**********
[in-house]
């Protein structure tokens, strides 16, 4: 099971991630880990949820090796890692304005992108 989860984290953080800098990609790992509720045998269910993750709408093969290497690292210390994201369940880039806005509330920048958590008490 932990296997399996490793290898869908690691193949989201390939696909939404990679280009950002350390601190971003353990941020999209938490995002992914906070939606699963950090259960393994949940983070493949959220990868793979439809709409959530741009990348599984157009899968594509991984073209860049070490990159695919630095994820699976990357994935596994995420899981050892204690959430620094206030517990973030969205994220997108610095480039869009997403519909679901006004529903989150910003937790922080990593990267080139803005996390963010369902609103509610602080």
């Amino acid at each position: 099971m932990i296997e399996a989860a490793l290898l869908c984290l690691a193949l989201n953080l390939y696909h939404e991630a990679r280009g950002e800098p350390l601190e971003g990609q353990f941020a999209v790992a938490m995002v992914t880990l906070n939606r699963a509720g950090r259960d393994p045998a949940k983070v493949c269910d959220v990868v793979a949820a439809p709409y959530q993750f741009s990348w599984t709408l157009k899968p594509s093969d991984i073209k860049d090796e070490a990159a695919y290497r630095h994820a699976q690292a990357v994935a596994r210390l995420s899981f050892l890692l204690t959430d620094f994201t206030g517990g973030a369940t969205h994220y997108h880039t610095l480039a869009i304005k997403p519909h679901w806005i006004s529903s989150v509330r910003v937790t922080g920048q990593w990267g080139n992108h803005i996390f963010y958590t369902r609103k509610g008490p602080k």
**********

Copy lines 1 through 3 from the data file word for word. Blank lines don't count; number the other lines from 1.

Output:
[in-house]
């Protein structure tokens, strides 16, 4: 099971991630880990949820090796890692304005992108 989860984290953080800098990609790992509720045998269910993750709408093969290497690292210390994201369940880039806005509330920048958590008490 932990296997399996490793290898869908690691193949989201390939696909939404990679280009950002350390601190971003353990941020999209938490995002992914906070939606699963950090259960393994949940983070493949959220990868793979439809709409959530741009990348599984157009899968594509991984073209860049070490990159695919630095994820699976990357994935596994995420899981050892204690959430620094206030517990973030969205994220997108610095480039869009997403519909679901006004529903989150910003937790922080990593990267080139803005996390963010369902609103509610602080």
């Amino acid at each position: 099971m932990i296997e399996a989860a490793l290898l869908c984290l690691a193949l989201n953080l390939y696909h939404e991630a990679r280009g950002e800098p350390l601190e971003g990609q353990f941020a999209v790992a938490m995002v992914t880990l906070n939606r699963a509720g950090r259960d393994p045998a949940k983070v493949c269910d959220v990868v793979a949820a439809p709409y959530q993750f741009s990348w599984t709408l157009k899968p594509s093969d991984i073209k860049d090796e070490a990159a695919y290497r630095h994820a699976q690292a990357v994935a596994r210390l995420s899981f050892l890692l204690t959430d620094f994201t206030g517990g973030a369940t969205h994220y997108h880039t610095l480039a869009i304005k997403p519909h679901w806005i006004s529903s989150v509330r910003v937790t922080g920048q990593w990267g080139n992108h803005i996390f963010y958590t369902r609103k509610g008490p602080k």